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Tag Archives: Colorado
I’ve lived on the Front Range of Colorado for a number of years now. When you mention Colorado to someone who doesn’t live here, my observation is that most people tend to think of pristine, snowy, mountain-filled landscapes.
I love that Colorado. But there is another Colorado, too. Roughly half the state is flat plains, having more in common with places like Kansas or Nebraska than Vail or Aspen. That’s a Colorado worth knowing as well, equally compelling in its own way.
I used to hold the opinion that “good is good.” Specifically, I think there is a branch of criticism in the photography world (really, the art world in general) that cliched photographs of cliched subjects are per se bad, even if done very well. Think photographs of sunsets over beaches, the Milky Way at night, or iconic locations like the Grand Canyon, which all have been photographed over and over again to the point where even the best executions of such images mostly really do tend to fade into a sea of duplicate, derivative, and look-alike imagery. My counterpoint always used to be that good is good, so even a cliched photograph of a cliched subject can be good if done well.
Truthfully, I think I still largely stand by that opinion, but I’m beginning to see the merit in the other side. I look at a lot of photography, and if you look at a lot of photography, you can’t help but notice the repetitive onslaught of the same depictions of the same subjects done in the same way over and over again. For example, I think I’ve candidly reached the point where I don’t need to see another long exposure seascape, unless it’s done by Michael Kenna or perhaps another of a handful of photographers who really pioneered or otherwise contributed to this genre.
It’s become a relevant consideration in my own practice of photography. I think a conscious motivation behind making the image in this post was to try and reach past photographic cliches. Which, on balance, I think is a good thing. I just need to remember, for myself in my own work, anyway, not to sacrifice fundamentals – like strong light, strong composition, and a conveyed a sense of emotion – that always make the “good” so “good.”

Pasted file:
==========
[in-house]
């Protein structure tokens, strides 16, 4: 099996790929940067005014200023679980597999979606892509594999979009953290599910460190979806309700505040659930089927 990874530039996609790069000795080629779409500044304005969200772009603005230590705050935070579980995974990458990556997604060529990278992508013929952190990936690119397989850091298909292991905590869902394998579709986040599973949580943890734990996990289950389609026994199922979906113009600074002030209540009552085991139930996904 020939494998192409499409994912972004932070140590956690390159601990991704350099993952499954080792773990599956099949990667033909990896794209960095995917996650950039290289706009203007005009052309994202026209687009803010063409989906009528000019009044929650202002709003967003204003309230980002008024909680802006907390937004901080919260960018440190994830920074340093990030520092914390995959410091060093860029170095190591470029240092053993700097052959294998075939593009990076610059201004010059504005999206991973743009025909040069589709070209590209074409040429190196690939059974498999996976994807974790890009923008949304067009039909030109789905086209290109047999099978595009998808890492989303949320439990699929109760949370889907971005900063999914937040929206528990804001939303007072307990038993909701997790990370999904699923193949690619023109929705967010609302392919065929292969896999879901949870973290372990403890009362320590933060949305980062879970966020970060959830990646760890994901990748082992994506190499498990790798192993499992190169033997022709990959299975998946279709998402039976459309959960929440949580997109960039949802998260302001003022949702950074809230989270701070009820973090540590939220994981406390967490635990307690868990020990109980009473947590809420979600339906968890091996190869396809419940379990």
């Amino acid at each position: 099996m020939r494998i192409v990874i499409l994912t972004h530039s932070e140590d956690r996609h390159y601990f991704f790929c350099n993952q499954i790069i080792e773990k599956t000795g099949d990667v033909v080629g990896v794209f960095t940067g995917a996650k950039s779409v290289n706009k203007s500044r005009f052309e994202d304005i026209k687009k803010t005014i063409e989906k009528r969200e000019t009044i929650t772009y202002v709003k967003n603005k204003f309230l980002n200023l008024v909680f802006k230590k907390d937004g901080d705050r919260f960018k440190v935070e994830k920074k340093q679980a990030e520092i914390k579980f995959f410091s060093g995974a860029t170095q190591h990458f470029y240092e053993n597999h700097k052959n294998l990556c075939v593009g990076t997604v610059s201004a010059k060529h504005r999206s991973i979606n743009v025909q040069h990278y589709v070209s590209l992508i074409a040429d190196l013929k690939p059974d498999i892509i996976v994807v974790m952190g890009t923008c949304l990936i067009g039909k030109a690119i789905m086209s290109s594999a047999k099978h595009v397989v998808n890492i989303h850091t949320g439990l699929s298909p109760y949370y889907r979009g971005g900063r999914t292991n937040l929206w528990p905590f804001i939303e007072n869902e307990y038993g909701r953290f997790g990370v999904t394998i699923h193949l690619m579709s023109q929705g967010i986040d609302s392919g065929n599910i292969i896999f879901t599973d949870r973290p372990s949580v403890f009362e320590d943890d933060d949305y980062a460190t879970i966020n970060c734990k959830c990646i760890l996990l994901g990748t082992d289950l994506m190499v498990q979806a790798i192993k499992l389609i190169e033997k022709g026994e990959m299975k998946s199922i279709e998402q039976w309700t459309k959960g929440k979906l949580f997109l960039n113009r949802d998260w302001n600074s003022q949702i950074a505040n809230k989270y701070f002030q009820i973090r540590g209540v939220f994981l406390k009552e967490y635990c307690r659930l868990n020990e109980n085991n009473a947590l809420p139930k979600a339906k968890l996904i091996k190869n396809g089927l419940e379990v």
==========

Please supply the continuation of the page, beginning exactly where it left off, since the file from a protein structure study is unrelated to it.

It’s virtually impossible for me to view one of my own images without bringing along a lot of baggage. By baggage, I mean the fact that I was there when the image was captured, I was there for all of the editing of the image, I was there for the first test print of the image and any and all thereafter – in short, that by the time the image is done, it’s spent a lot of time being on my mind.
As a result, at that point it really has no mysteries left for me. One of the joys of seeing the work of other photographers is that I come to it completely fresh. As a general rule, I don’t really know, with any precision or specificity, where they made their image, nor what they did to edit the capture, nor how many evolutions a print went through before it was finished. Such images essentially are all mystery me. I get the impact of seeing it as the artist intended, without being burdened by the backstory.
By way of contrast, when I look at my own images, they’re all backstory to me. This is not necessarily a bad thing, since creating an image comes with a set of rewards and satisfactions all their own. But the mystery associated with seeing an image fresh and new for the first time, without knowing the full backstory of its making and creation, is not one of them.
So I was surprised recently when I went back to look at some of my older images that I hadn’t looked at in a while. Briefly, very briefly upon first viewing, I would get the full impact of the image because I hadn’t thought about it in a while and the image’s backstory would take a minute to return to me. For that brief interval, it was like I was a stranger to my own work, able for just a moment to experience the image like I imagine someone else might.
It was pretty cool.
I remember vividly the evening that the capture for this image was made. The weather forecast called for thunderstorms in Rocky Mountain National Park. This often is a bit risky from a photography standpoint, because it seems there’s about an equal chance of seeing something really cool happening with the conditions, or getting simply a flat, drab sky or a persistent downpour that washes away all of the visual interest in the landscape.
On this night, I got the really cool conditions. In fact, the conditions were unreal, I’ve never quite seen anything like it in several years of visiting the park during evenings in the summer. A rolling fog filled Forest Valley, the valley just behind this spire, and curtains of mist moved in and moved out with alacrity over the spire itself. But the fog and the mist were uneven – a clear sky would sometimes develop, even as most of the landscape otherwise was covered by the fog or draped by the mist. In summer, this location usually is quite crowded with tourists, but on this evening, warned away by the weather, there were few people about, and perhaps none by the time I made this capture. Photographically, it was one of those evenings I probably never will forget.